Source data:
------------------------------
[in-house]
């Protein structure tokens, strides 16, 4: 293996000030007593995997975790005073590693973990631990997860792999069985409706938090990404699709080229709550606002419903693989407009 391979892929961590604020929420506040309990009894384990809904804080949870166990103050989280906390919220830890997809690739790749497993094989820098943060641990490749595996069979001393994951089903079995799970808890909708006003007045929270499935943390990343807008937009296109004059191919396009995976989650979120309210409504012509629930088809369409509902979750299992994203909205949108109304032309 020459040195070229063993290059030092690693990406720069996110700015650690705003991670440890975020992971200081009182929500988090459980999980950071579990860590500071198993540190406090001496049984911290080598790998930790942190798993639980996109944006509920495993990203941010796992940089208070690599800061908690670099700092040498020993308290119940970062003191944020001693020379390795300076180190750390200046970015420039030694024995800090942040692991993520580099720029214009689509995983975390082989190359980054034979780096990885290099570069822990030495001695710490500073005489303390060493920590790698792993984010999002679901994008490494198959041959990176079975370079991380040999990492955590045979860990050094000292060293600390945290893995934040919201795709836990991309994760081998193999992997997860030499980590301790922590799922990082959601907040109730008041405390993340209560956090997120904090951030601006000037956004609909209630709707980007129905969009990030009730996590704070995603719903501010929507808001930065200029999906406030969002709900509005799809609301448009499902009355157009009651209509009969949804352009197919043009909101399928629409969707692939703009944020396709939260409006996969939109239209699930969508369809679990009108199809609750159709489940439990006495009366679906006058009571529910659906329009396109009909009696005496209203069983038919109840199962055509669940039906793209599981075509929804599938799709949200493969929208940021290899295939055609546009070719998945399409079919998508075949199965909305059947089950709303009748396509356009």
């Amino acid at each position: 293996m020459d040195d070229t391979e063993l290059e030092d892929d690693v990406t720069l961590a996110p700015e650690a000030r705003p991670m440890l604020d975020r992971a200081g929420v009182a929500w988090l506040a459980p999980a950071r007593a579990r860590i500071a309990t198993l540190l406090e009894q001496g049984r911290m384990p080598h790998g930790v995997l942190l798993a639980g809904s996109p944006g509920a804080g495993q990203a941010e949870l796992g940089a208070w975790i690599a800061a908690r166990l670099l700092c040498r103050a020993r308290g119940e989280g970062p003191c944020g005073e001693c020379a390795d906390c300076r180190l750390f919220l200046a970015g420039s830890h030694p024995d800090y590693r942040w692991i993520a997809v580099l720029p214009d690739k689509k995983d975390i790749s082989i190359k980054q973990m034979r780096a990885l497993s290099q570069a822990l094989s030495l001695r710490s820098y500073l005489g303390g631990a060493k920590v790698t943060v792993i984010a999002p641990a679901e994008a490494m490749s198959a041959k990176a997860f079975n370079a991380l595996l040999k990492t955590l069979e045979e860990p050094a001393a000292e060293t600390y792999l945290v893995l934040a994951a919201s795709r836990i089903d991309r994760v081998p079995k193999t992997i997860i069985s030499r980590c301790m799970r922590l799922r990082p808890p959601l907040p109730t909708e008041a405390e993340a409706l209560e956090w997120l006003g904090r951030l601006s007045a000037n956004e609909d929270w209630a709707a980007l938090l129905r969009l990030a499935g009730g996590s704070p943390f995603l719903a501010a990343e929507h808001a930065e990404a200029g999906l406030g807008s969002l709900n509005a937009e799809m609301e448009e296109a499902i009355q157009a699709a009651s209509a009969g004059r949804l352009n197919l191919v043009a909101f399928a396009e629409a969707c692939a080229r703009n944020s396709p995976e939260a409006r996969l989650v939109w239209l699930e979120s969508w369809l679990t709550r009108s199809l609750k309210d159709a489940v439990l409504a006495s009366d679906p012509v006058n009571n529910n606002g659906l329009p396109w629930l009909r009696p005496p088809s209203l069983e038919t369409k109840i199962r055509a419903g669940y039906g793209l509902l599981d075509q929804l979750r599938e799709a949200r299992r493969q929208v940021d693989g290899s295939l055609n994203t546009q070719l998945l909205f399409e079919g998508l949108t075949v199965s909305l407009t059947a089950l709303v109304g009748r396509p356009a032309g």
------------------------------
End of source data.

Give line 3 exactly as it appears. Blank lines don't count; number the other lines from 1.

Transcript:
């Amino acid at each position: 293996m020459d040195d070229t391979e063993l290059e030092d892929d690693v990406t720069l961590a996110p700015e650690a000030r705003p991670m440890l604020d975020r992971a200081g929420v009182a929500w988090l506040a459980p999980a950071r007593a579990r860590i500071a309990t198993l540190l406090e009894q001496g049984r911290m384990p080598h790998g930790v995997l942190l798993a639980g809904s996109p944006g509920a804080g495993q990203a941010e949870l796992g940089a208070w975790i690599a800061a908690r166990l670099l700092c040498r103050a020993r308290g119940e989280g970062p003191c944020g005073e001693c020379a390795d906390c300076r180190l750390f919220l200046a970015g420039s830890h030694p024995d800090y590693r942040w692991i993520a997809v580099l720029p214009d690739k689509k995983d975390i790749s082989i190359k980054q973990m034979r780096a990885l497993s290099q570069a822990l094989s030495l001695r710490s820098y500073l005489g303390g631990a060493k920590v790698t943060v792993i984010a999002p641990a679901e994008a490494m490749s198959a041959k990176a997860f079975n370079a991380l595996l040999k990492t955590l069979e045979e860990p050094a001393a000292e060293t600390y792999l945290v893995l934040a994951a919201s795709r836990i089903d991309r994760v081998p079995k193999t992997i997860i069985s030499r980590c301790m799970r922590l799922r990082p808890p959601l907040p109730t909708e008041a405390e993340a409706l209560e956090w997120l006003g904090r951030l601006s007045a000037n956004e609909d929270w209630a709707a980007l938090l129905r969009l990030a499935g009730g996590s704070p943390f995603l719903a501010a990343e929507h808001a930065e990404a200029g999906l406030g807008s969002l709900n509005a937009e799809m609301e448009e296109a499902i009355q157009a699709a009651s209509a009969g004059r949804l352009n197919l191919v043009a909101f399928a396009e629409a969707c692939a080229r703009n944020s396709p995976e939260a409006r996969l989650v939109w239209l699930e979120s969508w369809l679990t709550r009108s199809l609750k309210d159709a489940v439990l409504a006495s009366d679906p012509v006058n009571n529910n606002g659906l329009p396109w629930l009909r009696p005496p088809s209203l069983e038919t369409k109840i199962r055509a419903g669940y039906g793209l509902l599981d075509q929804l979750r599938e799709a949200r299992r493969q929208v940021d693989g290899s295939l055609n994203t546009q070719l998945l909205f399409e079919g998508l949108t075949v199965s909305l407009t059947a089950l709303v109304g009748r396509p356009a032309g």